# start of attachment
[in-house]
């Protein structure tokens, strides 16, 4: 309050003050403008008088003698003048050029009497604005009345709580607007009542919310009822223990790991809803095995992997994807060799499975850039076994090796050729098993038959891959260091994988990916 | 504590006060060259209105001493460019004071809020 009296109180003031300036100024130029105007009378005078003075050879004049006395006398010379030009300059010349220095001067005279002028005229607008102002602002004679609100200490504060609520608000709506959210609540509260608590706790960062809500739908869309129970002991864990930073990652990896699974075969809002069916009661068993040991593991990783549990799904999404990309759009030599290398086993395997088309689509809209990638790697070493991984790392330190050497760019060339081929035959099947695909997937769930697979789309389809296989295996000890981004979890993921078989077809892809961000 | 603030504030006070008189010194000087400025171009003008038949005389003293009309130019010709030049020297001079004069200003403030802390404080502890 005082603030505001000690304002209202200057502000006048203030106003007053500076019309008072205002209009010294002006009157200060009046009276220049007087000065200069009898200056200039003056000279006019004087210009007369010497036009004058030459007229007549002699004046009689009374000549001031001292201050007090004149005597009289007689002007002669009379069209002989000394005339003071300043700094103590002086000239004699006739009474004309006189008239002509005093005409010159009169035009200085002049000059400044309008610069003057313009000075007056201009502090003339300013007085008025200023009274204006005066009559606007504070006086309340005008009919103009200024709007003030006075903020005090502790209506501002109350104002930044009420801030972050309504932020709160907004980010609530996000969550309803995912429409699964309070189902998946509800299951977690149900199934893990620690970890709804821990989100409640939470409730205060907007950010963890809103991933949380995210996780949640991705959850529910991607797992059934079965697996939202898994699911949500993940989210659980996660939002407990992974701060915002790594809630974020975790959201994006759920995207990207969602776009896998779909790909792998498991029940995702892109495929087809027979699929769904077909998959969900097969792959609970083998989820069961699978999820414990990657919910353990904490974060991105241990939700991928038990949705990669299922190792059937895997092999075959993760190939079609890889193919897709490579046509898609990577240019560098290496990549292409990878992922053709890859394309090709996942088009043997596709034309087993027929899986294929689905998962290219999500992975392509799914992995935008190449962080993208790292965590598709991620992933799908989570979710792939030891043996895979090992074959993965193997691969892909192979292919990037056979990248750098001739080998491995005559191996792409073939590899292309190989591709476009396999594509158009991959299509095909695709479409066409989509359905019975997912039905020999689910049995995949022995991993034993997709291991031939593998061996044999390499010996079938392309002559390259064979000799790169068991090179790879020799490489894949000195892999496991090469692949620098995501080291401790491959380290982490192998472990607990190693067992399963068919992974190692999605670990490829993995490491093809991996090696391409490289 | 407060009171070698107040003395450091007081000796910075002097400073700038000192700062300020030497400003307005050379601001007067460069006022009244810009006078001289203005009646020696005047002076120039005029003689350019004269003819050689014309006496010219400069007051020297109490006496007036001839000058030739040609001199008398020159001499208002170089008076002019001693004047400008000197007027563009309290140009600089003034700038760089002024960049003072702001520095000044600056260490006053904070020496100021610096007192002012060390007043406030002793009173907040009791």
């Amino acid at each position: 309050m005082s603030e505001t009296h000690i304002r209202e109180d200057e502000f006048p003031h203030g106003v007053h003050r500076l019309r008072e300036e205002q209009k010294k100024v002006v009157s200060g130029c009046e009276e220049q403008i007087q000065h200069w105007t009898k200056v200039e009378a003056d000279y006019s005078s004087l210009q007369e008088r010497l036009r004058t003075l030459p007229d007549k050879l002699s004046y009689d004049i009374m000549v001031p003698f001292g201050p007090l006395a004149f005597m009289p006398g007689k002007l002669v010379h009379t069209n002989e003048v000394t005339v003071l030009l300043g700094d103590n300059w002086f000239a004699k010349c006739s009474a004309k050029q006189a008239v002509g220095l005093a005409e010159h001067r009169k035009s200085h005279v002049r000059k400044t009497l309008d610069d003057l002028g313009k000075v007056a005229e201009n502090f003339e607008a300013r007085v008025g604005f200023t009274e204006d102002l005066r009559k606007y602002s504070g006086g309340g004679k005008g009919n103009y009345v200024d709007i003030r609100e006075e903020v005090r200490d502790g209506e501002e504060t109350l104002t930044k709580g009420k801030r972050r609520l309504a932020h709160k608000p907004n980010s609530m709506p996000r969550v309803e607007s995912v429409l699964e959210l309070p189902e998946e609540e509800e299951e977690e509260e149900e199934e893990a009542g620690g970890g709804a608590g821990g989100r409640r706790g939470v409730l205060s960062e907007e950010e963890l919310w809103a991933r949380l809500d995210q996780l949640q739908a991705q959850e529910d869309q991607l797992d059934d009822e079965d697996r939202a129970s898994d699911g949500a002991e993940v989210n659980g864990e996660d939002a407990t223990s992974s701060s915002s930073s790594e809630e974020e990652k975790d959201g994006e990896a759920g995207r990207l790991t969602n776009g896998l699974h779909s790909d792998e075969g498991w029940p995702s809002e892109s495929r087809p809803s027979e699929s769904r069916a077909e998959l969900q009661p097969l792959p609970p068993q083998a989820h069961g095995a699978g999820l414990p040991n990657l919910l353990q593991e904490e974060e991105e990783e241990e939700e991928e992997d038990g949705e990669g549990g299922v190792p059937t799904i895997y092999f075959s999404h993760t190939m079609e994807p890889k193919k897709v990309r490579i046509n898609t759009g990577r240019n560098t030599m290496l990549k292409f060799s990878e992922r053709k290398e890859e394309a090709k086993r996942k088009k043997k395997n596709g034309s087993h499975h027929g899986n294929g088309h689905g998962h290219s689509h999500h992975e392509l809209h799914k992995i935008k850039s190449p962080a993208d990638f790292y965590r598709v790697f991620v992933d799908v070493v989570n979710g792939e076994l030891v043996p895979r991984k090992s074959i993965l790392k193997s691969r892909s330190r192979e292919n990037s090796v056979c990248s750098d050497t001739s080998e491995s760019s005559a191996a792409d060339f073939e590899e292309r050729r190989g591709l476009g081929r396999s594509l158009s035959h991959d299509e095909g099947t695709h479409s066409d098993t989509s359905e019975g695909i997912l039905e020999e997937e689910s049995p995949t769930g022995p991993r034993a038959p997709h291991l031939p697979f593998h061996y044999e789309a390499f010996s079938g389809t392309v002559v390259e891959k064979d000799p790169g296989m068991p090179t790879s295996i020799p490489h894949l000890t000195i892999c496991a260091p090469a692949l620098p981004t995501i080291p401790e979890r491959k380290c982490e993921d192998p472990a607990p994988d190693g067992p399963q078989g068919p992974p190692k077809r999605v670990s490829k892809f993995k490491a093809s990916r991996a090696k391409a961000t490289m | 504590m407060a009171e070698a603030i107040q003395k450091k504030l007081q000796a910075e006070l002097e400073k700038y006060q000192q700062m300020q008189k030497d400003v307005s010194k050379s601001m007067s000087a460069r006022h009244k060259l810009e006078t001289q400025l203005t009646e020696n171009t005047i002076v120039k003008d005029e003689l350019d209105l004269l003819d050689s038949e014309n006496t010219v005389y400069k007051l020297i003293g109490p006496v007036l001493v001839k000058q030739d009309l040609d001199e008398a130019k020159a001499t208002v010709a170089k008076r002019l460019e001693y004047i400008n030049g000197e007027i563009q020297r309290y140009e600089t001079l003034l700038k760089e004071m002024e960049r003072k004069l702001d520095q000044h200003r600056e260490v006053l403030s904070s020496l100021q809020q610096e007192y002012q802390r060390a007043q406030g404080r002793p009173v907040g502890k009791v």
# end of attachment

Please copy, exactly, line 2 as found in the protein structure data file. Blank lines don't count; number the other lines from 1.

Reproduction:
């Protein structure tokens, strides 16, 4: 309050003050403008008088003698003048050029009497604005009345709580607007009542919310009822223990790991809803095995992997994807060799499975850039076994090796050729098993038959891959260091994988990916 | 504590006060060259209105001493460019004071809020 009296109180003031300036100024130029105007009378005078003075050879004049006395006398010379030009300059010349220095001067005279002028005229607008102002602002004679609100200490504060609520608000709506959210609540509260608590706790960062809500739908869309129970002991864990930073990652990896699974075969809002069916009661068993040991593991990783549990799904999404990309759009030599290398086993395997088309689509809209990638790697070493991984790392330190050497760019060339081929035959099947695909997937769930697979789309389809296989295996000890981004979890993921078989077809892809961000 | 603030504030006070008189010194000087400025171009003008038949005389003293009309130019010709030049020297001079004069200003403030802390404080502890 005082603030505001000690304002209202200057502000006048203030106003007053500076019309008072205002209009010294002006009157200060009046009276220049007087000065200069009898200056200039003056000279006019004087210009007369010497036009004058030459007229007549002699004046009689009374000549001031001292201050007090004149005597009289007689002007002669009379069209002989000394005339003071300043700094103590002086000239004699006739009474004309006189008239002509005093005409010159009169035009200085002049000059400044309008610069003057313009000075007056201009502090003339300013007085008025200023009274204006005066009559606007504070006086309340005008009919103009200024709007003030006075903020005090502790209506501002109350104002930044009420801030972050309504932020709160907004980010609530996000969550309803995912429409699964309070189902998946509800299951977690149900199934893990620690970890709804821990989100409640939470409730205060907007950010963890809103991933949380995210996780949640991705959850529910991607797992059934079965697996939202898994699911949500993940989210659980996660939002407990992974701060915002790594809630974020975790959201994006759920995207990207969602776009896998779909790909792998498991029940995702892109495929087809027979699929769904077909998959969900097969792959609970083998989820069961699978999820414990990657919910353990904490974060991105241990939700991928038990949705990669299922190792059937895997092999075959993760190939079609890889193919897709490579046509898609990577240019560098290496990549292409990878992922053709890859394309090709996942088009043997596709034309087993027929899986294929689905998962290219999500992975392509799914992995935008190449962080993208790292965590598709991620992933799908989570979710792939030891043996895979090992074959993965193997691969892909192979292919990037056979990248750098001739080998491995005559191996792409073939590899292309190989591709476009396999594509158009991959299509095909695709479409066409989509359905019975997912039905020999689910049995995949022995991993034993997709291991031939593998061996044999390499010996079938392309002559390259064979000799790169068991090179790879020799490489894949000195892999496991090469692949620098995501080291401790491959380290982490192998472990607990190693067992399963068919992974190692999605670990490829993995490491093809991996090696391409490289 | 407060009171070698107040003395450091007081000796910075002097400073700038000192700062300020030497400003307005050379601001007067460069006022009244810009006078001289203005009646020696005047002076120039005029003689350019004269003819050689014309006496010219400069007051020297109490006496007036001839000058030739040609001199008398020159001499208002170089008076002019001693004047400008000197007027563009309290140009600089003034700038760089002024960049003072702001520095000044600056260490006053904070020496100021610096007192002012060390007043406030002793009173907040009791």